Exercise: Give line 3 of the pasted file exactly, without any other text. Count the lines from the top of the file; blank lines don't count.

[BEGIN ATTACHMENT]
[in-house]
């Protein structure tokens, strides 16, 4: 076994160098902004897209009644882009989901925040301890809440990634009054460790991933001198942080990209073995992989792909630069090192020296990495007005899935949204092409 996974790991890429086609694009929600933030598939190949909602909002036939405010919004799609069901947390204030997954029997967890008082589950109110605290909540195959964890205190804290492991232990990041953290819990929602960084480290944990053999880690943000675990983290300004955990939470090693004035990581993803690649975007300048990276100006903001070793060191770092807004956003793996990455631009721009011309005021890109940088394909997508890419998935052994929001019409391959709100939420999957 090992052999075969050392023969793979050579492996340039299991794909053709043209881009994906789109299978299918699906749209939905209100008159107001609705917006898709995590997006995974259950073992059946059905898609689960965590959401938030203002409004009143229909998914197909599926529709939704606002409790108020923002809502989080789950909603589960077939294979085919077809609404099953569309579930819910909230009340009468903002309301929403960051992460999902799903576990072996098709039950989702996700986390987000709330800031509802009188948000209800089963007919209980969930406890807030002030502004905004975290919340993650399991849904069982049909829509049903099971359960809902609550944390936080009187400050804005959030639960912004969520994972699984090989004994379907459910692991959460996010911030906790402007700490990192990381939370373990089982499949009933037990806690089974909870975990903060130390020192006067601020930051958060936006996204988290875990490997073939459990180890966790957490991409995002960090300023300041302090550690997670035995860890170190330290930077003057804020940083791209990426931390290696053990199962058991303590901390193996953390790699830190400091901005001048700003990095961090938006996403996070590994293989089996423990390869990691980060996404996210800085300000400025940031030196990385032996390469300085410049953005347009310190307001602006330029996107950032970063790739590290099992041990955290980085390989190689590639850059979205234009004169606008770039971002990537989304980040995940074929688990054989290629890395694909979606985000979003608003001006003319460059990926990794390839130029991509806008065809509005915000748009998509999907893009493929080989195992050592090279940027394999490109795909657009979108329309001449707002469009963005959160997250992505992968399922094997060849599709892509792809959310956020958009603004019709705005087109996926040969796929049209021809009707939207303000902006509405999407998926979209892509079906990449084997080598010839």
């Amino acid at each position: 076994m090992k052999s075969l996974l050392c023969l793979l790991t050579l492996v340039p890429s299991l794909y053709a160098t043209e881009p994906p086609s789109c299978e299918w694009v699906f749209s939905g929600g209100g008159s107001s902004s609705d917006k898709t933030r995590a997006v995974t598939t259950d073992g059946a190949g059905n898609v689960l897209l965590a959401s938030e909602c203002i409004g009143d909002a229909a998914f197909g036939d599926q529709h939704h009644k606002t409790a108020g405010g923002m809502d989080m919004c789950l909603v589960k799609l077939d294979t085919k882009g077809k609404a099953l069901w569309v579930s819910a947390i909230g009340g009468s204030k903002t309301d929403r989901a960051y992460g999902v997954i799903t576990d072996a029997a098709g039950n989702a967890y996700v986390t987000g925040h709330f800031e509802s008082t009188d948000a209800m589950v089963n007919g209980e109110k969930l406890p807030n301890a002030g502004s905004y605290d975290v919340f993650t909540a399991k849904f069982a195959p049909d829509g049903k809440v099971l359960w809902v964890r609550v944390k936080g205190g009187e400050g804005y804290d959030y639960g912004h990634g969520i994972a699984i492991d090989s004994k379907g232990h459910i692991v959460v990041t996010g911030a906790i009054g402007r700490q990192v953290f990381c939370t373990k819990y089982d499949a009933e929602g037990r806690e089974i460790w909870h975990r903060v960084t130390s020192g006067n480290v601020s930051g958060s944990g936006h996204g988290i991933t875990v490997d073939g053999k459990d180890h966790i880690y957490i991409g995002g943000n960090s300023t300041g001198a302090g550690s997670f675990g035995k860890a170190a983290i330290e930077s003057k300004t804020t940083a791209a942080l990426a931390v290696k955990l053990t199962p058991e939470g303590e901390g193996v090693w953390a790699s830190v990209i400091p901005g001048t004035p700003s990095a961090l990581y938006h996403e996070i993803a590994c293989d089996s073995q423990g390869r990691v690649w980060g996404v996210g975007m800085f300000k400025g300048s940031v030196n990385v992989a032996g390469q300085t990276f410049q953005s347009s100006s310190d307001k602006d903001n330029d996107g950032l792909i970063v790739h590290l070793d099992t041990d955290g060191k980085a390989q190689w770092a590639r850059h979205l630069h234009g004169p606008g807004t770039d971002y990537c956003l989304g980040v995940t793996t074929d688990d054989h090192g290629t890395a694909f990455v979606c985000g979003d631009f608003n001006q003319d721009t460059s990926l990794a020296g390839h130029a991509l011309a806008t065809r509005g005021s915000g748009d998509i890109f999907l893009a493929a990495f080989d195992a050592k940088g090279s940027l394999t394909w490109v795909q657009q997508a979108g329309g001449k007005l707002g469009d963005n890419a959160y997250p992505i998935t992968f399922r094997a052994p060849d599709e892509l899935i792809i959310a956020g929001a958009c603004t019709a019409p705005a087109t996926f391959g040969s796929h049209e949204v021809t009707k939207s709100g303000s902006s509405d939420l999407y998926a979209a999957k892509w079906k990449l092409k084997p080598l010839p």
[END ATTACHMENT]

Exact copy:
């Amino acid at each position: 076994m090992k052999s075969l996974l050392c023969l793979l790991t050579l492996v340039p890429s299991l794909y053709a160098t043209e881009p994906p086609s789109c299978e299918w694009v699906f749209s939905g929600g209100g008159s107001s902004s609705d917006k898709t933030r995590a997006v995974t598939t259950d073992g059946a190949g059905n898609v689960l897209l965590a959401s938030e909602c203002i409004g009143d909002a229909a998914f197909g036939d599926q529709h939704h009644k606002t409790a108020g405010g923002m809502d989080m919004c789950l909603v589960k799609l077939d294979t085919k882009g077809k609404a099953l069901w569309v579930s819910a947390i909230g009340g009468s204030k903002t309301d929403r989901a960051y992460g999902v997954i799903t576990d072996a029997a098709g039950n989702a967890y996700v986390t987000g925040h709330f800031e509802s008082t009188d948000a209800m589950v089963n007919g209980e109110k969930l406890p807030n301890a002030g502004s905004y605290d975290v919340f993650t909540a399991k849904f069982a195959p049909d829509g049903k809440v099971l359960w809902v964890r609550v944390k936080g205190g009187e400050g804005y804290d959030y639960g912004h990634g969520i994972a699984i492991d090989s004994k379907g232990h459910i692991v959460v990041t996010g911030a906790i009054g402007r700490q990192v953290f990381c939370t373990k819990y089982d499949a009933e929602g037990r806690e089974i460790w909870h975990r903060v960084t130390s020192g006067n480290v601020s930051g958060s944990g936006h996204g988290i991933t875990v490997d073939g053999k459990d180890h966790i880690y957490i991409g995002g943000n960090s300023t300041g001198a302090g550690s997670f675990g035995k860890a170190a983290i330290e930077s003057k300004t804020t940083a791209a942080l990426a931390v290696k955990l053990t199962p058991e939470g303590e901390g193996v090693w953390a790699s830190v990209i400091p901005g001048t004035p700003s990095a961090l990581y938006h996403e996070i993803a590994c293989d089996s073995q423990g390869r990691v690649w980060g996404v996210g975007m800085f300000k400025g300048s940031v030196n990385v992989a032996g390469q300085t990276f410049q953005s347009s100006s310190d307001k602006d903001n330029d996107g950032l792909i970063v790739h590290l070793d099992t041990d955290g060191k980085a390989q190689w770092a590639r850059h979205l630069h234009g004169p606008g807004t770039d971002y990537c956003l989304g980040v995940t793996t074929d688990d054989h090192g290629t890395a694909f990455v979606c985000g979003d631009f608003n001006q003319d721009t460059s990926l990794a020296g390839h130029a991509l011309a806008t065809r509005g005021s915000g748009d998509i890109f999907l893009a493929a990495f080989d195992a050592k940088g090279s940027l394999t394909w490109v795909q657009q997508a979108g329309g001449k007005l707002g469009d963005n890419a959160y997250p992505i998935t992968f399922r094997a052994p060849d599709e892509l899935i792809i959310a956020g929001a958009c603004t019709a019409p705005a087109t996926f391959g040969s796929h049209e949204v021809t009707k939207s709100g303000s902006s509405d939420l999407y998926a979209a999957k892509w079906k990449l092409k084997p080598l010839p």